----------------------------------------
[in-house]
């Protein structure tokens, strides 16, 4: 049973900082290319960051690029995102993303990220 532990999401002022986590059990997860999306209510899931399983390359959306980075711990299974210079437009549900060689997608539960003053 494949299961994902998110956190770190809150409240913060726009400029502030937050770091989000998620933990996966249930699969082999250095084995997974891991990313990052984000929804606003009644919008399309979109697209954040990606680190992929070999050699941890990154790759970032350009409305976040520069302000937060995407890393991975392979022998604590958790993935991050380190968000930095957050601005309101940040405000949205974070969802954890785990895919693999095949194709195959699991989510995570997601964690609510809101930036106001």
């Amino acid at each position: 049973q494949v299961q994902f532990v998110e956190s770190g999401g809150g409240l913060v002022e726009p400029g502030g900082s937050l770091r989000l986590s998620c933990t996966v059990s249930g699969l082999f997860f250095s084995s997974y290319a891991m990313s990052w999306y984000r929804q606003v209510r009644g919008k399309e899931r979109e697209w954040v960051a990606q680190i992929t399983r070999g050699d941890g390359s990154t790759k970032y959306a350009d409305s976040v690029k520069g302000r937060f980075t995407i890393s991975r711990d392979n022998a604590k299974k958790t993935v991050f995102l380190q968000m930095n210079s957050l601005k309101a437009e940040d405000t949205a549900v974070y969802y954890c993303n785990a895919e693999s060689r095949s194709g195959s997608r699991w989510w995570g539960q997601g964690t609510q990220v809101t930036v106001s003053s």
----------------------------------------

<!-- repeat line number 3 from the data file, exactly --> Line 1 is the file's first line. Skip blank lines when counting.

């Amino acid at each position: 049973q494949v299961q994902f532990v998110e956190s770190g999401g809150g409240l913060v002022e726009p400029g502030g900082s937050l770091r989000l986590s998620c933990t996966v059990s249930g699969l082999f997860f250095s084995s997974y290319a891991m990313s990052w999306y984000r929804q606003v209510r009644g919008k399309e899931r979109e697209w954040v960051a990606q680190i992929t399983r070999g050699d941890g390359s990154t790759k970032y959306a350009d409305s976040v690029k520069g302000r937060f980075t995407i890393s991975r711990d392979n022998a604590k299974k958790t993935v991050f995102l380190q968000m930095n210079s957050l601005k309101a437009e940040d405000t949205a549900v974070y969802y954890c993303n785990a895919e693999s060689r095949s194709g195959s997608r699991w989510w995570g539960q997601g964690t609510q990220v809101t930036v106001s003053s």